The U.S. Department of Education’s Office of Inspector General issued an “alert memorandum” dated September 2009 which documents loopholes in the federal stimulus law that allowed at least 3 states, including Massachusetts, to violate the intent of the law by cutting rather than increasing spending on public education. This report is, in part, a result of the formal complaint PHENOM had filed.
Echoing PHENOM’s complaint, the report says:
In the Governor’s SFSF application, signed on May 20, 2009, Massachusetts applied for a waiver of the MOE requirements for public IHEs in FY 2010 and FY 2011, asserting that the State will be unable to fund public IHEs at the FY 2006 level. In order to meet the requirements for the MOE waiver, a State must show that it is spending at least as much State money on education, as a percentage of total revenues, as it did in the previous year. Massachusetts is able to meet this requirement because of its $412 million reduction in the FY 2009 Chapter 70 appropriations, which reduced the percentage of State revenue spent on public education in FY 2009. This reduction in State funding was replaced with SFSF funds. The reduction also allowed Massachusetts to reduce State support for public IHEs below the FY 2006 level for FYs 2010 and 2011 while maintaining the percentage of State revenue spent on public education at least at the FY 2009 level.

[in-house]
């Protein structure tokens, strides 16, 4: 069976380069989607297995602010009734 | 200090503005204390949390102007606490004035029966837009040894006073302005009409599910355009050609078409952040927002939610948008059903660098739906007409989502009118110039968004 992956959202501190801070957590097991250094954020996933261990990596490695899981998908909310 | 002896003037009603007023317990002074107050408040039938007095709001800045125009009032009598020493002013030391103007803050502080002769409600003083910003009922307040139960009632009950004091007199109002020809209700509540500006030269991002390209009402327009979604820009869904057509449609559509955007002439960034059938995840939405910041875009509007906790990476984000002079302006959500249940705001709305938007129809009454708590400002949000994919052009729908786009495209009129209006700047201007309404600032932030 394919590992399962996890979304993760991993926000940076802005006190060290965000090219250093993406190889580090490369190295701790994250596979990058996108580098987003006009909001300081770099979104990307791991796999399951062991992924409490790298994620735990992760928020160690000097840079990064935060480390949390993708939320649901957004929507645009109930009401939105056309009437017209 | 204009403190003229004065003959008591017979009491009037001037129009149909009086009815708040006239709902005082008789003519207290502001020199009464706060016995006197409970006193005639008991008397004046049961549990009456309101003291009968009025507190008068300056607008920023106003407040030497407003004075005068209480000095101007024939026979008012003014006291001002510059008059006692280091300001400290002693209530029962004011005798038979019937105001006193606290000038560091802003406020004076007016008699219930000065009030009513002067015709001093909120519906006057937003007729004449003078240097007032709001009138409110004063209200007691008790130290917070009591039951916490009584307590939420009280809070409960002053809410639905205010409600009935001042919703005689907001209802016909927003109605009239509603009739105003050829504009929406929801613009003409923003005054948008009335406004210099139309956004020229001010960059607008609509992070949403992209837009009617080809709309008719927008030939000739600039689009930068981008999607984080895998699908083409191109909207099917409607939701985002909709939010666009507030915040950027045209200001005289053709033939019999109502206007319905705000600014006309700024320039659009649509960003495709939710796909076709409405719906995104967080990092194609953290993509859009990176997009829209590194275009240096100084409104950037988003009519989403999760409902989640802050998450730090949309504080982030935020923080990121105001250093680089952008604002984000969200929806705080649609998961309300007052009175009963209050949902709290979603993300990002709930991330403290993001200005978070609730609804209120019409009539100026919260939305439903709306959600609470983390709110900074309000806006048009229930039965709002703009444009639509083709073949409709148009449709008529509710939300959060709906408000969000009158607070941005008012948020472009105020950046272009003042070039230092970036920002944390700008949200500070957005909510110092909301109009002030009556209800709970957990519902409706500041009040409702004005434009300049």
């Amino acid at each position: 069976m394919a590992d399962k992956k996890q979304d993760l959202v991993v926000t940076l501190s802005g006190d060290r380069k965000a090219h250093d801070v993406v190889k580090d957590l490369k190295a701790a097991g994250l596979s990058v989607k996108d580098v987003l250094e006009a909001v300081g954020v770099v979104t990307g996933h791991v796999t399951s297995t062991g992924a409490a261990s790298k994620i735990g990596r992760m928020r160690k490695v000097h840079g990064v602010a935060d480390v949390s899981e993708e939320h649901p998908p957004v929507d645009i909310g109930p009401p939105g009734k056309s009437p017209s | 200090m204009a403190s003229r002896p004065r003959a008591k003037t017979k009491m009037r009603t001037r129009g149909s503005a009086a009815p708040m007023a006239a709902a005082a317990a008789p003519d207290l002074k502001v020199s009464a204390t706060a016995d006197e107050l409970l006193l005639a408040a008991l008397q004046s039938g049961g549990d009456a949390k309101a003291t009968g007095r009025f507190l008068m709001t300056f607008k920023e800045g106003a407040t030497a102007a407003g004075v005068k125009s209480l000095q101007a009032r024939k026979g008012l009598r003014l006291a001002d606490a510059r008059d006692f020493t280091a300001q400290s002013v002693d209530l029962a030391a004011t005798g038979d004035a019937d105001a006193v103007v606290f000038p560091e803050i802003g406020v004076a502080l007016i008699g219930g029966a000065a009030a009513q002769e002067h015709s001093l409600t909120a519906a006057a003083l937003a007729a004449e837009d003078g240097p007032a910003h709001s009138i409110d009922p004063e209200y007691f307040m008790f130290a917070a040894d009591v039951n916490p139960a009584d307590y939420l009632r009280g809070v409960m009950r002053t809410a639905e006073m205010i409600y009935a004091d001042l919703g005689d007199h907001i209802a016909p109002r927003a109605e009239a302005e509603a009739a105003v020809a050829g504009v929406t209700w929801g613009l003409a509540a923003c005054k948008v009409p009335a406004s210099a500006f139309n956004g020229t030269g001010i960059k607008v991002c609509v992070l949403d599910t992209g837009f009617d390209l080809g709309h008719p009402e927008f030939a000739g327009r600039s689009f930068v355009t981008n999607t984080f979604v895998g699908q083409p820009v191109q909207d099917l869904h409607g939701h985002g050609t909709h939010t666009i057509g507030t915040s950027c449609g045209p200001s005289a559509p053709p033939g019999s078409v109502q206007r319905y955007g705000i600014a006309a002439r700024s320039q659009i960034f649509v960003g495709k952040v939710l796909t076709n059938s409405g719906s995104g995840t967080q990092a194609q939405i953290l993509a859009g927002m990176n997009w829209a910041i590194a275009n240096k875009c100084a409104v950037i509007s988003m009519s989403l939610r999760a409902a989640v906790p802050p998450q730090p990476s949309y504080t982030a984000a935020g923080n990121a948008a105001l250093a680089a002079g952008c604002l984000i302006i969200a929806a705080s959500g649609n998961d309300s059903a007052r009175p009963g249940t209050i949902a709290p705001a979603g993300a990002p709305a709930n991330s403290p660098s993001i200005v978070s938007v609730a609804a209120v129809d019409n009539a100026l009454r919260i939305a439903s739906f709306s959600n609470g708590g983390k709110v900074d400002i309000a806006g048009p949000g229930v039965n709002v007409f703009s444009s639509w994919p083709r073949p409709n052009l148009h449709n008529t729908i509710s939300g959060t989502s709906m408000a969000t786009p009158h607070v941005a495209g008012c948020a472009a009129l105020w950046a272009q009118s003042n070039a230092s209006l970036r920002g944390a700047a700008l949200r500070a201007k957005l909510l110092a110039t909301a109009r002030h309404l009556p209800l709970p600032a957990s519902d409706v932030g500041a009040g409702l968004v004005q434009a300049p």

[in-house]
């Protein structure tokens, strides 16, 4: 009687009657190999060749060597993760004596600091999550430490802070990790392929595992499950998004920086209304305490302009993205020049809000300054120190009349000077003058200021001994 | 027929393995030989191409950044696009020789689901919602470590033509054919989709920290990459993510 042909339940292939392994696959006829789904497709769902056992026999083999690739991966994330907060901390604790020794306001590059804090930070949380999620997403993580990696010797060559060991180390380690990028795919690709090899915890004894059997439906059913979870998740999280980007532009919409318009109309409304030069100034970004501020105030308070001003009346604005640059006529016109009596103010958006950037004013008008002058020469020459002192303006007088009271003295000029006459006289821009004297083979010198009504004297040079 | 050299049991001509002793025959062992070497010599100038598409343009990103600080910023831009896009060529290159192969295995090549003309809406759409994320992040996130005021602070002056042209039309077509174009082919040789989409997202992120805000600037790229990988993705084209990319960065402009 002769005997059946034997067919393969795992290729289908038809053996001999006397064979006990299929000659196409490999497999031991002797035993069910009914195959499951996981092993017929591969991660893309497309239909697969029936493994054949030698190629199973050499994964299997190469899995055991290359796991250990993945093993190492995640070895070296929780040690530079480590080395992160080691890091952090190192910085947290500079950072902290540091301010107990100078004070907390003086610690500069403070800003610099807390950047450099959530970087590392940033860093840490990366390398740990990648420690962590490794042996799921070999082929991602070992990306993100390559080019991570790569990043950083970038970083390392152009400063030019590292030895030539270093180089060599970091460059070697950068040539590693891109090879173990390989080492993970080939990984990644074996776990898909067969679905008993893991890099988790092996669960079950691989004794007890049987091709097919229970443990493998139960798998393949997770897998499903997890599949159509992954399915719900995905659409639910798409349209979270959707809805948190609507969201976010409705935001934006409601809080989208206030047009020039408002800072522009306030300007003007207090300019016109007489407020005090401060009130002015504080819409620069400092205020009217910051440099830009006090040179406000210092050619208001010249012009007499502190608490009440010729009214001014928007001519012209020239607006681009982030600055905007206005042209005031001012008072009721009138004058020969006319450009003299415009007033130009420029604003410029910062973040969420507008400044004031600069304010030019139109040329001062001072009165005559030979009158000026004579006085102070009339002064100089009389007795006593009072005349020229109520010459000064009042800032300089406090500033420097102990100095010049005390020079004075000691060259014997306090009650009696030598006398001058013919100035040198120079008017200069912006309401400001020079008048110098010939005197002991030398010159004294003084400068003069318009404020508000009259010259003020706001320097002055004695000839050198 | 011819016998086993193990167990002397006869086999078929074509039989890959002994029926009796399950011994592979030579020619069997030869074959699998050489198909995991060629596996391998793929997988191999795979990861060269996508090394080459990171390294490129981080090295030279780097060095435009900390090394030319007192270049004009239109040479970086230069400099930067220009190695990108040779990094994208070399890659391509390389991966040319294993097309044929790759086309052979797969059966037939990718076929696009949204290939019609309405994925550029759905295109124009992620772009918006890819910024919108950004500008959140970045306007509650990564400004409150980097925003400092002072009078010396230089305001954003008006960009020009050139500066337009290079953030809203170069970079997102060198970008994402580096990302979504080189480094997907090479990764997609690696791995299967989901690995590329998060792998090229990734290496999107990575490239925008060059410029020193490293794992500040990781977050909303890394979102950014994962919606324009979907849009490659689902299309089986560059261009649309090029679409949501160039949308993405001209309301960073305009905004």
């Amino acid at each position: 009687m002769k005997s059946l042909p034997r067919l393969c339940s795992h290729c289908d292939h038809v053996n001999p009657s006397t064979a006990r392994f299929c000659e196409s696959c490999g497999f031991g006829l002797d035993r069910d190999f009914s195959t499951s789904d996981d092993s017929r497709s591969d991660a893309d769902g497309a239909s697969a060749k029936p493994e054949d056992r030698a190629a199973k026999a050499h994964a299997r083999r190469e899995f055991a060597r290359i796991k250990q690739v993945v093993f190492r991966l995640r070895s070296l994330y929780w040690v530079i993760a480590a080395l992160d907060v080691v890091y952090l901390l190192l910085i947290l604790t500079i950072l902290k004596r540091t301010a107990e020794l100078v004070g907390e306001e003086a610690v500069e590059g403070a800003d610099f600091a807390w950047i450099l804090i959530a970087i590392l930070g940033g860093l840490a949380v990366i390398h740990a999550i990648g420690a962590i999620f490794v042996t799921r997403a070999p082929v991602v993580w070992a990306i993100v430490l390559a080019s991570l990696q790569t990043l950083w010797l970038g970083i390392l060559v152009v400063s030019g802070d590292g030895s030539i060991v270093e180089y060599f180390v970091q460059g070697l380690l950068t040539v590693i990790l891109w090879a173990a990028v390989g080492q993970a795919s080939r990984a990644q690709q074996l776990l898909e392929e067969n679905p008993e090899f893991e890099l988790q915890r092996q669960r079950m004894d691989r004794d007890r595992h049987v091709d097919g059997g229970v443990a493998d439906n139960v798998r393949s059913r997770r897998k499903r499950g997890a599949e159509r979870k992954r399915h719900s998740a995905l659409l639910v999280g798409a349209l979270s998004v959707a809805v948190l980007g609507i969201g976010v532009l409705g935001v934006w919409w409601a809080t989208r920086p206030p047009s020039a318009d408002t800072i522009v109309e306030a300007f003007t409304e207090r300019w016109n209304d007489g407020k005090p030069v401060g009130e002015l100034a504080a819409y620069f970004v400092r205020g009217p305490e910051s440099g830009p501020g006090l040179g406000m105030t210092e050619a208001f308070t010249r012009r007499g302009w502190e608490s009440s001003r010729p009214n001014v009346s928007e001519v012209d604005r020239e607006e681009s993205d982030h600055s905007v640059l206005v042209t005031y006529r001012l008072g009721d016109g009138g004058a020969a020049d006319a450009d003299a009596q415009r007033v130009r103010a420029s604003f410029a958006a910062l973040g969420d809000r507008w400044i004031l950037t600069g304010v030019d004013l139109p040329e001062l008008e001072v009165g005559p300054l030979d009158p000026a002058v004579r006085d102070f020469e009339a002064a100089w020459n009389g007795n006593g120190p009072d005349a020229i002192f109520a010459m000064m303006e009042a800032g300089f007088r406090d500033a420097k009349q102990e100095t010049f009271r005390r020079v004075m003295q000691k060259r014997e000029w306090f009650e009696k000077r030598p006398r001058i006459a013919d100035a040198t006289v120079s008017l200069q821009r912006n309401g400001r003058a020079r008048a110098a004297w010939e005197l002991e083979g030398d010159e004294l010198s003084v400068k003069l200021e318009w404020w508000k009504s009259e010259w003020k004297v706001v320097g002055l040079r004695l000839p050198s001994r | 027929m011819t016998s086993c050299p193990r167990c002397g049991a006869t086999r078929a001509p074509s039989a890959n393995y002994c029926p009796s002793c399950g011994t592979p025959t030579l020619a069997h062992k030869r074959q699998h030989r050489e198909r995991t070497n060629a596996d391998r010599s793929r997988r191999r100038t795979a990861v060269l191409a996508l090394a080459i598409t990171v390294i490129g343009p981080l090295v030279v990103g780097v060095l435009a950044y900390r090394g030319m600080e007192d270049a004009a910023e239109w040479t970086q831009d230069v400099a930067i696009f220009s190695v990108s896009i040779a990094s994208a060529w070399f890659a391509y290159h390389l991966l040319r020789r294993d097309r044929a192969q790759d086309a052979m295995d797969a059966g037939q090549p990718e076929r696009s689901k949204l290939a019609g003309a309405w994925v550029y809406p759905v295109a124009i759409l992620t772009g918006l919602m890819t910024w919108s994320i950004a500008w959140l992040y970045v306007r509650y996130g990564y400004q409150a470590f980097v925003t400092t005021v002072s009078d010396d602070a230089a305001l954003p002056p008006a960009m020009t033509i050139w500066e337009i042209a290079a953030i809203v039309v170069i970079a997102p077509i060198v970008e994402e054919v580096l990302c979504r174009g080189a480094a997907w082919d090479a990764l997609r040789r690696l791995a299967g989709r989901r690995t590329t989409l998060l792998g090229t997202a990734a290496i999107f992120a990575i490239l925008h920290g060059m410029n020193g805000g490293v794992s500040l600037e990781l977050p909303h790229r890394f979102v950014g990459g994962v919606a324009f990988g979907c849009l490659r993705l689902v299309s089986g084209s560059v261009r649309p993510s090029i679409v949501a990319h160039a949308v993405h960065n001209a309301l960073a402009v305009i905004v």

The report recommends that the DOE not award additional stimulus funds until Massachusetts (and the other states) meet certain funding requirements. The report and recommendations have been accepted by the Assistant Secretary of Education. We believe the result will be a significant influx of funding for public higher education. We are pleased that PHENOM was able to play a role in obtaining this funding.